So, enough time has passed for a slightly more reflective take on last night’s debate. Unusually, I agree with the general perception that Nick Clegg ‘won’ the debate. He was reasonable-sounding, he looked at the camera, he looked new and young and so forth. He was also rather gifted the debate by the format of the evening – and the strategy adopted by Gordon Brown in particular.
The two over-riding themes of the evening were Gordon Brown saying “I agree with Nick”, and Nick Clegg jabbing a finger and saying “those other two”. For Cameron, this was something of a nightmare. With Brown glutinously sticking close to Clegg, and Clegg performing his Mercutio routine, Cameron didn’t know whether to stick or twist – whether he should confront Brown and take him on directly on his misrepresentations of Tory policy, or ignore Brown altogether and try and frame the debate himself. The first approach lent a lot of credence to Clegg’s holier-than-thou exasperation, the second made it look as though he was avoiding the questions. He ended up veering between the two positions, which managed to incorporate the downsides to each position.
Not a great night for Cameron then, although my impression of his performance at the time was that he did almost exactly as well as I’d expected him to. He was polished, after a nervous start, he got his policies across clearly, and he looked poised, confident and Prime Ministerial. Whatever, and in this I disagree with Alex Massie, I thought he was significantly better than Gordon Brown – especially presentationally, but also in how he got his arguments across, and in the substance of those arguments.
We were told before the debates that all three leaders were frantically outsourcing their witty asides to teams of high-profile jokesters. Well if that was the case, the Clegg and Cameron seem very sensibly to have left them on the cutting-room floor. Brown on the other hand had been prepped with a couple of corkers, and was going to squeeze them in whatever it took. There was the one about how Lord Ashcroft had done him a favour, because he was smiling on the posters, and there was one about airbrushing posters but not policies. All good knockabout stuff, and to a backdrop of rustling order papers and ‘year-year-years’ from his backbenchers they might have worked. To the background of deathly silence that has been required for these debates they sounded…just awful.
I suspect that a three-way debate involving a ‘third party’ is always going to benefit that third party. Not only are they not saddled by a government record to defend, they don’t even have to put up with the same degree of scrutiny afforded to the main opposition. They are free to snipe from the sidelines, and to damn all present with impunity. Add to that the mere fact of the presence – which imbues them with equal standing in the eyes of the viewer, and you have a very strong position to be in. It’s why Vince Cable ‘won’ the Chancellors’ debate, and it’s why Nick Clegg ‘won’ last night.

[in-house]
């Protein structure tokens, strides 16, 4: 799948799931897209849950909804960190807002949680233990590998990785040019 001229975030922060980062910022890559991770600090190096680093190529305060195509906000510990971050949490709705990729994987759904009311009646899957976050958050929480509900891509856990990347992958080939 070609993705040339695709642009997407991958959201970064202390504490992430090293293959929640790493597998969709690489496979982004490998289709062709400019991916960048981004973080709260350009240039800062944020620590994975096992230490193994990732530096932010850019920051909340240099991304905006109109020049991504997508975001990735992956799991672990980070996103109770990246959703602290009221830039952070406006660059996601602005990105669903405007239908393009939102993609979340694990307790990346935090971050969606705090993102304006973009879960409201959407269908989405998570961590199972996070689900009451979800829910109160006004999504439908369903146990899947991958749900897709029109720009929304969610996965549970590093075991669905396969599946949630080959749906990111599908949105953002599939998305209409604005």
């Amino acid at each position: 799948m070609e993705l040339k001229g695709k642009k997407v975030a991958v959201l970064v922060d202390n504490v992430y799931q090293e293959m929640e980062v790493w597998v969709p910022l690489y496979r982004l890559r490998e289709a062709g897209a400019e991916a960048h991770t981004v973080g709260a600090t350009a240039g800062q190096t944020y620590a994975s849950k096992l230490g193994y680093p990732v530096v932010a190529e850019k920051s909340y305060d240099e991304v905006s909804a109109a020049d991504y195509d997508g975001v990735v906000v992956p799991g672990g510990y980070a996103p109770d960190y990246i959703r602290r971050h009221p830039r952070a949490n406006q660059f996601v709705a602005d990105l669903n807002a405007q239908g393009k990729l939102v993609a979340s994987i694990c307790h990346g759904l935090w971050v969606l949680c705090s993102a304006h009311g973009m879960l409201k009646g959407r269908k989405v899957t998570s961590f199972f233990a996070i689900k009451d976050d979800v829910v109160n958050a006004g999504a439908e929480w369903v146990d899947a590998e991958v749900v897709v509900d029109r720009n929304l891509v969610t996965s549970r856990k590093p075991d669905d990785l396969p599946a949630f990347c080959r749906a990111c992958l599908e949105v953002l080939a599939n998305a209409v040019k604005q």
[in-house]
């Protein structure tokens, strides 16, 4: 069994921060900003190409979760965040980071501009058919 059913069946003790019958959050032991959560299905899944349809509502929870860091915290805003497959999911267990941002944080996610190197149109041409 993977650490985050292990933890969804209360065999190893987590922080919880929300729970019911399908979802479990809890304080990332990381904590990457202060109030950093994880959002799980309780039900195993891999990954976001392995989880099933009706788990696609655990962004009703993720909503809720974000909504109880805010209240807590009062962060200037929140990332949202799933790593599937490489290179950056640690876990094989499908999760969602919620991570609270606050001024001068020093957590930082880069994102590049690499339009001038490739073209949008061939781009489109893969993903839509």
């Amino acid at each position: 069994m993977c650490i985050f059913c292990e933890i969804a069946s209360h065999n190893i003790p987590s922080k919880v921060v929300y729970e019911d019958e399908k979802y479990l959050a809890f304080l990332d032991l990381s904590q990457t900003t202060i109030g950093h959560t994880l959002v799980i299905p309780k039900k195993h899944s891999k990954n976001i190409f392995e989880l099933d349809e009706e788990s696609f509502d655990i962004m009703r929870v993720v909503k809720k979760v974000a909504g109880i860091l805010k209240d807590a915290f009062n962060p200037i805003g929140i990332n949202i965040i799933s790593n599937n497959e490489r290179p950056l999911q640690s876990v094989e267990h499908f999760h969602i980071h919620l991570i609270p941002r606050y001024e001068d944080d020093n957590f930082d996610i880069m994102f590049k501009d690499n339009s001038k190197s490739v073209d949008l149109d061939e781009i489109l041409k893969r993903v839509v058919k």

Can either Cameron or Brown pull it back next week? Well, next week is foreign policy, and it’s here that the Liberal Democrats are a little bit vulnerable. They are easily the most Europhile party in British politics: they have traditionally campaigned for Euro membership, and they reneged on their manifesto pledge regarding a referendum on Lisbon. They also sound quite unilateralist on their policy not to renew Trident – their manifesto policy is a little more nuanced, but Clegg was pretty unambiguous about it last night. Pro-Europe and unilateralist – these are not easy policies to defend in the context of a debate.
Can Brown capitalise? Does he even want to? He may well decide that the best thing to do is to remain sticking close to Cleggy and trying to use points of agreement to score of Cameron. He is, in any event, pretty vulnerable here too. Expect helicopters, body armour and the whole toxic issue of Iraq to get plenty of airtime. Can Cameron profit on this one? Well he ought to. But to do so he’ll have to demonstrate far better mastery of the format than he showed last night.
I was watching the show with my wife last night – who’s not quite such a politics geek as I am, but is still pretty well informed and engaged on these things. She was really quite impressed with Clegg, and thought he was much the best early on (she loathes Brown anyway…). Just towards the end, however, she started to get pretty ticked off with his continued ‘those two’ lines. It worked well at the start, but it got pretty grating by the end. Is this a strategy with a sell-by date? Ah, anecdata, there’s nothing quite like it.